Stephen Chow, China's Huayi Brothers in Dispute Over 'Journey to the West' Profits

12:54 AM PST 02/28/2013 by Clarence Tsui
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The Hong Kong director and mainland Chinese film studio are locked in a war of words over the distribution of earnings for the blockbuster.

HONG KONG – As Journey to the West: Conquering the Demons continues its record-breaking march towards becoming the top-grossing domestic production ever released in China, a parallel drama is unfolding online, as the film’s producer-director and his mainland Chinese partner engage in an escalating battle over how the spoils are to be shared.

For the past week, Stephen Chow Sing-chi’s Bingo Group and the Beijing-based Huayi Brothers studio have issued separate notices contesting how Journey’s net profits are to be divided. The main sticking point is whether Huayi is an investor in the production, or merely the Chinese distributor of the film -- if the latter, the studio's take will be considerably less. 

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The saga began on Feb. 5, when an entry in Huayi CEO Wang Zhonglei’s blog stated how his company is contracted to receive the biggest share of Journey’s net profits -- a comment followed two days later by an official notice claiming the studio to be an investor as well as the mainland Chinese distributor of the film. This claim contrasted sharply with Bingo’s announcement last Nov., which did not name Huayi among the project’s four financing parties.

As Journey broke the 1-billion-yuan ($160 million) threshold on Monday, Huayi issued another notice stating the company should receive pre-tax profits of $31.5 (196 million yuan) from the film. Bingo responded in the evening with an online notice saying that Huayi would receive 12 percent of the film’s net profits as distributors plus an additional share of box-office dividends, while the investors -- excluding Huayi Brothers -- may “actually obtain approximately 70 percent of the net income calculated from distribution of the film in mainland China.”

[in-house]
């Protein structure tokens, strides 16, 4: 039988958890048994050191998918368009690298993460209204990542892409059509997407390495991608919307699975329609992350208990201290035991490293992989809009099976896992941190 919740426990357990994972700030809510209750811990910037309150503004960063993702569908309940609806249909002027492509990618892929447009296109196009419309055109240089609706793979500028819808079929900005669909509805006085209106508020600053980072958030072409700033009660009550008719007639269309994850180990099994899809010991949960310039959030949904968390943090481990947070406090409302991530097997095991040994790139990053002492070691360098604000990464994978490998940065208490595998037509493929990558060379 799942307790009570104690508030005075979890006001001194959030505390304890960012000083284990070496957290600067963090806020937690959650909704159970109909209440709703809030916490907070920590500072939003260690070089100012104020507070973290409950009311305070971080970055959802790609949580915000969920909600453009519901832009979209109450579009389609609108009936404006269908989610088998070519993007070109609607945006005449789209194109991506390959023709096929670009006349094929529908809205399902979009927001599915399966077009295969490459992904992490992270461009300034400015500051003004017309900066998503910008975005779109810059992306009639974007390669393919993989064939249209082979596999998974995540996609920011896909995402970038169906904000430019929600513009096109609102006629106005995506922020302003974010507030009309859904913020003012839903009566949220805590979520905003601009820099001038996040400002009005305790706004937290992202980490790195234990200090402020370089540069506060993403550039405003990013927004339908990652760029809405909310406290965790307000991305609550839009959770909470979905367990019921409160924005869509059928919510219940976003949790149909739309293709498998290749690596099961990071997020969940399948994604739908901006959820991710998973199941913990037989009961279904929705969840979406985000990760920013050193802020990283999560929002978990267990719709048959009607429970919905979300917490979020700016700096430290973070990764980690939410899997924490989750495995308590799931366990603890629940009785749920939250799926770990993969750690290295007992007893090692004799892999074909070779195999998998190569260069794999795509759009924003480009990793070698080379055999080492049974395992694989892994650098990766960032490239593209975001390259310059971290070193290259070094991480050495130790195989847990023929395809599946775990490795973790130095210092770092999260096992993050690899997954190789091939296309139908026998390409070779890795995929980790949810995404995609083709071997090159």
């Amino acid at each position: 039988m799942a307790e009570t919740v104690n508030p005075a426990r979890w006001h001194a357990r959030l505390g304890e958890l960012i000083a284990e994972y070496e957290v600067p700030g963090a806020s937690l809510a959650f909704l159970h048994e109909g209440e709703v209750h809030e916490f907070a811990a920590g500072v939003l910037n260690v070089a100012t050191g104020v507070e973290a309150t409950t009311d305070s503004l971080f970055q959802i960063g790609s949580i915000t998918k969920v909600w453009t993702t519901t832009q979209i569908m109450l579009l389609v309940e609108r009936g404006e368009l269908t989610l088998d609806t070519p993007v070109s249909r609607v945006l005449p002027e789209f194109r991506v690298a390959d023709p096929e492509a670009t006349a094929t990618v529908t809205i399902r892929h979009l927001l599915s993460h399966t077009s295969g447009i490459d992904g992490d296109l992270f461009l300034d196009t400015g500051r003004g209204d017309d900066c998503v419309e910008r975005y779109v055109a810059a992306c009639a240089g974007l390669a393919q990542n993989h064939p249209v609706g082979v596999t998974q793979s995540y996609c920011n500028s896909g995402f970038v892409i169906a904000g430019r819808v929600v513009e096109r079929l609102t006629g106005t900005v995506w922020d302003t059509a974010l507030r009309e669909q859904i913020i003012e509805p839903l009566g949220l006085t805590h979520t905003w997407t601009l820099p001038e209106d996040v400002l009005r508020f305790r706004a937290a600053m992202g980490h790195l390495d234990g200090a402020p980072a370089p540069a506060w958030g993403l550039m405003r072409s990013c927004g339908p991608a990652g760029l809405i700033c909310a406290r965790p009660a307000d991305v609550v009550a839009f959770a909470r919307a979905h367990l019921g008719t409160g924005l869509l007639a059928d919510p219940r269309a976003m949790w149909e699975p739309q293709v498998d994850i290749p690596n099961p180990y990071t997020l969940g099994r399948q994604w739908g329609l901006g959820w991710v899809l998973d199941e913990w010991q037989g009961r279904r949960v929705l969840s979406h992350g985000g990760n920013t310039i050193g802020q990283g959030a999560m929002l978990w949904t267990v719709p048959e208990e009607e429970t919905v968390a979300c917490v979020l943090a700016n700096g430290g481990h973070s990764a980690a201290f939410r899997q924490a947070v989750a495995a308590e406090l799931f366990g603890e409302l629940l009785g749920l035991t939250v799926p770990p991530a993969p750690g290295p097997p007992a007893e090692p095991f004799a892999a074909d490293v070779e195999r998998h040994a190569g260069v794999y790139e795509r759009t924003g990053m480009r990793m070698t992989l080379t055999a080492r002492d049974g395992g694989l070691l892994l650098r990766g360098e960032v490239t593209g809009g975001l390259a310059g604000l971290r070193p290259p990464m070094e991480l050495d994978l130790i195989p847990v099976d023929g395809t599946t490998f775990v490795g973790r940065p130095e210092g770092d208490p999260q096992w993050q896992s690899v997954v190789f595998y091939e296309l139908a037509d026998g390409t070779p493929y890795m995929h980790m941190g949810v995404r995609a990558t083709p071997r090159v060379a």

After Bingo’s missive dismissing Huayi’s claims of being an investor, Wang fought back with yet another post the next day claiming it should be his company, under an agreement struck with Bingo and their partners, which is to receive 70 to 90 percent of the film’s net takings after the deduction of the distribution fee -- an amount which would translate to total earnings from $43 million (270 million yuan) to $57 million (356 million yuan) if the film is to surpass 1.2 billion yuan ($192 million) in ticket sales, as many analysts predict. 

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Speaking to the Apple Daily newspaper on Wednesday, Chow declined to comment on his conflict with Huayi, saying his company is already dealing with the matter. The potentially disintegrating relationship between Chow and Wang is startling, given how the pair regularly appeared together at promotional events for Journey before the film opened.

Huayi has been pursuing better financial returns in 2013 after the disappointing performance of Feng Xiaogang’s historical drama Back to 1942 in 2012. Made with a budget of $33.7 million (210 million yuan), the film only took $58 million (364 million yuan) during its Nov.-Dec. run, losing out not just to Ang Lee’s Life of Pi but also actor-turned-director Xu Zheng’s comedy Lost in Thailand, which has since gone on to gross $202 million (1.26 billion yuan), becoming China's highest-grossing domestic production ever. 

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